INDIANAPOLIS - Iowa underclassmen Devyn Marble and Aaron White spoke about winning for the seniors. If that provided needed motivation to beat rival Illinois here on Thursday, they should have bottled it.
The Hawkeyes and their fans should feel good about ending a seven-game losing streak against Illinois for what it meant to seniors like Matt Gatens and Bryce Cartwright. The 64-61 win meant a lot more than extending the tournament for the guys playing in this tournament for the last time.
Iowa could benefit greatly from winning a game in this event as it relates to the future of the program. It hadn't tasted victory in the Big Ten Tournament since 2006. The last four seasons represented the worst stretch in Hawkeye basketball history.
Win or lose to Michigan State on Friday, the Hawkeyes took another step forward as a program. A loss would have left more unfinished business out there for a program rebuilding. Now, they crossed something off the to-do list with much of the team returning next season.
Iowa has been able to accomplish bridging the gap between the struggling past and the hope of the future. It's come through a unified effort.
There's no need to point fingers or name names, but that's been missing from Iowa basketball. That's why things have stagnated instead of turning around.
Iowa trailed by seven points six minutes into the second half. There was no panic. Their focus persisted and resiliency showed up.
"We believed the whole time we were going to win that game," Aaron White said. "It's such a family atmosphere. Our guys are just really close and we play for each other.
"We're going to fight and hopefully win a couple more and surprise some people."
That feeling hasn't prevailed here at this event for much of the last five years. Steve Alford limped to the finish of his seven-year run as speculation swirled about him leaving for New Mexico in '07. Palpable rumors filled the air as Todd Lickliter's run came to a close shortly after a first-round exit three years later.
For the first time in his Iowa career, Gatens wore a home jersey at the Big Ten Tournament. The Hawkeyes had been the lower seed in his previous trips.
"It feels good to be the better seed and it feels great to get the win," Gatens said. "But we can't celebrate too long. We have to get in the film room and prepare for a really good team in Michigan State."
It's that mentality that makes Gatens a strong leader off the floor. Add it to his ability on the court and you have the conductor of the train cruising to brighter days.
Illinois Center Meyers Leonard, this year's version of Andy Kaufmann - Hawkeye killer, converted a jumper to put the Illini ahead 44-37 with 14:14 remaining in the second half. Iowa's losing streak in the event looked like it might be extended.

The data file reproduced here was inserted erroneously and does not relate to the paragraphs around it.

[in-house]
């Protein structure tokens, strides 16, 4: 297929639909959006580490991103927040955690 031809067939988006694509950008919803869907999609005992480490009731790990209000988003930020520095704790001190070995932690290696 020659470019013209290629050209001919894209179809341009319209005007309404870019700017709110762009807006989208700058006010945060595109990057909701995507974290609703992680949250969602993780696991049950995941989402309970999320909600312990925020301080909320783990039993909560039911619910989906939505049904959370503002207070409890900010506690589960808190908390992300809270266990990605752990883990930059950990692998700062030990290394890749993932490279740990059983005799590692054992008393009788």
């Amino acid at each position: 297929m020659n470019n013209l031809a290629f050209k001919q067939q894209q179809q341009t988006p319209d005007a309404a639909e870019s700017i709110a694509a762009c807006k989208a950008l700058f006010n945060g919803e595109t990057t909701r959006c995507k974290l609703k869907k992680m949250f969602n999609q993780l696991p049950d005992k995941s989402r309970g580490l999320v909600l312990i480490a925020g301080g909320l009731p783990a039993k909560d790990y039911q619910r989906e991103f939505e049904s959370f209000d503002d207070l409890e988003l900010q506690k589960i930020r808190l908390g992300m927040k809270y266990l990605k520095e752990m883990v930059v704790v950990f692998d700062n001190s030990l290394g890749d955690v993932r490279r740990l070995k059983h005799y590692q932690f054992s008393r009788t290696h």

Gatens would not allow it. He buried a trey before stealing a pass leading to his slam dunk. It sent Iowa on a 19-8 run during the next eight minutes.
"That was huge for us," White said. "You need something to really spark your momentum and that was it. We just kind of rolled from there. We got confidence on the defensive end and came around on the offensive end."
The rest of the Hawkeyes followed Gatens' lead. Cartwright controlled the offense from the point, something he's struggled to do this season because of injuries. Zach McCabe and Melsahn Basabe toughened up against Leonard.
The Illini sophomore destroyed the Hawkeyes in Champaign a few weeks ago with 22 points and 14 rebounds. He scored 18 in the first 30 minutes on Thursday. Then, he didn't score again.
"In the beginning, he got inside of us a bit more. He was able to get lobs," McCabe said of the seven-footer. "We realized we had to be tougher and not let him get the ball. I think we all did that. Mel did a good job and Andrew (Brommer). That really helped our energy in the second half."
The Hawkeyes (17-15) missed free throws down the stretch that allowed Illinois to cut their lead to 62-61 with :16 left in regulation. Instead of folding like it had time and time again in recent years, Iowa received a few favorable bounces and Gatens calmly sank two free throws to seal the victory.
The gorilla came off of the Hawkeyes' back. Some demons were exorcised.
Now, Iowa is playing with house money. Nobody will expect it to beat the mighty Spartans, who wasted Iowa, 95-61, Jan. 10 in East Lansing.
"We have a task ahead of us, but that's what you want and why you play at this level," Basabe said. "It's not like we don't have the capability to beat them. We just have to dig in and really play hard. We have to take it to another level."
Every team is different, but it's feeling a little like past conference tournament runs by the Hawkeyes. MSU Coach Tom Izzo probably won't sleep well tonight. Iowa is a dangerous team - emphasis on team.